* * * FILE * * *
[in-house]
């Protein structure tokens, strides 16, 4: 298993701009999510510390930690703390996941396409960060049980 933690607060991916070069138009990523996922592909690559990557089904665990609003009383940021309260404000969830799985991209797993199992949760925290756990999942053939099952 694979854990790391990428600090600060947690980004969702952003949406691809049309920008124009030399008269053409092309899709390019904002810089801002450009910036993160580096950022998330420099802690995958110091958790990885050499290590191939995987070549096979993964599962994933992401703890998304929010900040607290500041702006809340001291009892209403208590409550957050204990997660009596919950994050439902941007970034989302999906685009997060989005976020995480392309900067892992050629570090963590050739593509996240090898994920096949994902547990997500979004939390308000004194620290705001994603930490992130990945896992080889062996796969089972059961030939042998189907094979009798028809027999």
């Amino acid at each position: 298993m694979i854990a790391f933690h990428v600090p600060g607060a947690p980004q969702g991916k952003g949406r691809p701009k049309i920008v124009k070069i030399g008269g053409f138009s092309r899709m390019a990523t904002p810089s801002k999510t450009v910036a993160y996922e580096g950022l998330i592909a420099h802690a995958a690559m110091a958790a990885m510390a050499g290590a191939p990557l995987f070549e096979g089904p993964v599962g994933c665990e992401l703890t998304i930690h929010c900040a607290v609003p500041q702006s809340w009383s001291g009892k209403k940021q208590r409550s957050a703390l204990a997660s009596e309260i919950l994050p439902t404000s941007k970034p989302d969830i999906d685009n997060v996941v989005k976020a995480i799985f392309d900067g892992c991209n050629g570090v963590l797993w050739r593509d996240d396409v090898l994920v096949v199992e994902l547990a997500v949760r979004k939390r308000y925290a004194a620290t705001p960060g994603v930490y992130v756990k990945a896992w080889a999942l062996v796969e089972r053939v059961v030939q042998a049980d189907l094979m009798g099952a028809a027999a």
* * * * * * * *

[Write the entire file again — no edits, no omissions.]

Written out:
[in-house]
């Protein structure tokens, strides 16, 4: 298993701009999510510390930690703390996941396409960060049980 933690607060991916070069138009990523996922592909690559990557089904665990609003009383940021309260404000969830799985991209797993199992949760925290756990999942053939099952 694979854990790391990428600090600060947690980004969702952003949406691809049309920008124009030399008269053409092309899709390019904002810089801002450009910036993160580096950022998330420099802690995958110091958790990885050499290590191939995987070549096979993964599962994933992401703890998304929010900040607290500041702006809340001291009892209403208590409550957050204990997660009596919950994050439902941007970034989302999906685009997060989005976020995480392309900067892992050629570090963590050739593509996240090898994920096949994902547990997500979004939390308000004194620290705001994603930490992130990945896992080889062996796969089972059961030939042998189907094979009798028809027999």
């Amino acid at each position: 298993m694979i854990a790391f933690h990428v600090p600060g607060a947690p980004q969702g991916k952003g949406r691809p701009k049309i920008v124009k070069i030399g008269g053409f138009s092309r899709m390019a990523t904002p810089s801002k999510t450009v910036a993160y996922e580096g950022l998330i592909a420099h802690a995958a690559m110091a958790a990885m510390a050499g290590a191939p990557l995987f070549e096979g089904p993964v599962g994933c665990e992401l703890t998304i930690h929010c900040a607290v609003p500041q702006s809340w009383s001291g009892k209403k940021q208590r409550s957050a703390l204990a997660s009596e309260i919950l994050p439902t404000s941007k970034p989302d969830i999906d685009n997060v996941v989005k976020a995480i799985f392309d900067g892992c991209n050629g570090v963590l797993w050739r593509d996240d396409v090898l994920v096949v199992e994902l547990a997500v949760r979004k939390r308000y925290a004194a620290t705001p960060g994603v930490y992130v756990k990945a896992w080889a999942l062996v796969e089972r053939v059961v030939q042998a049980d189907l094979m009798g099952a028809a027999a």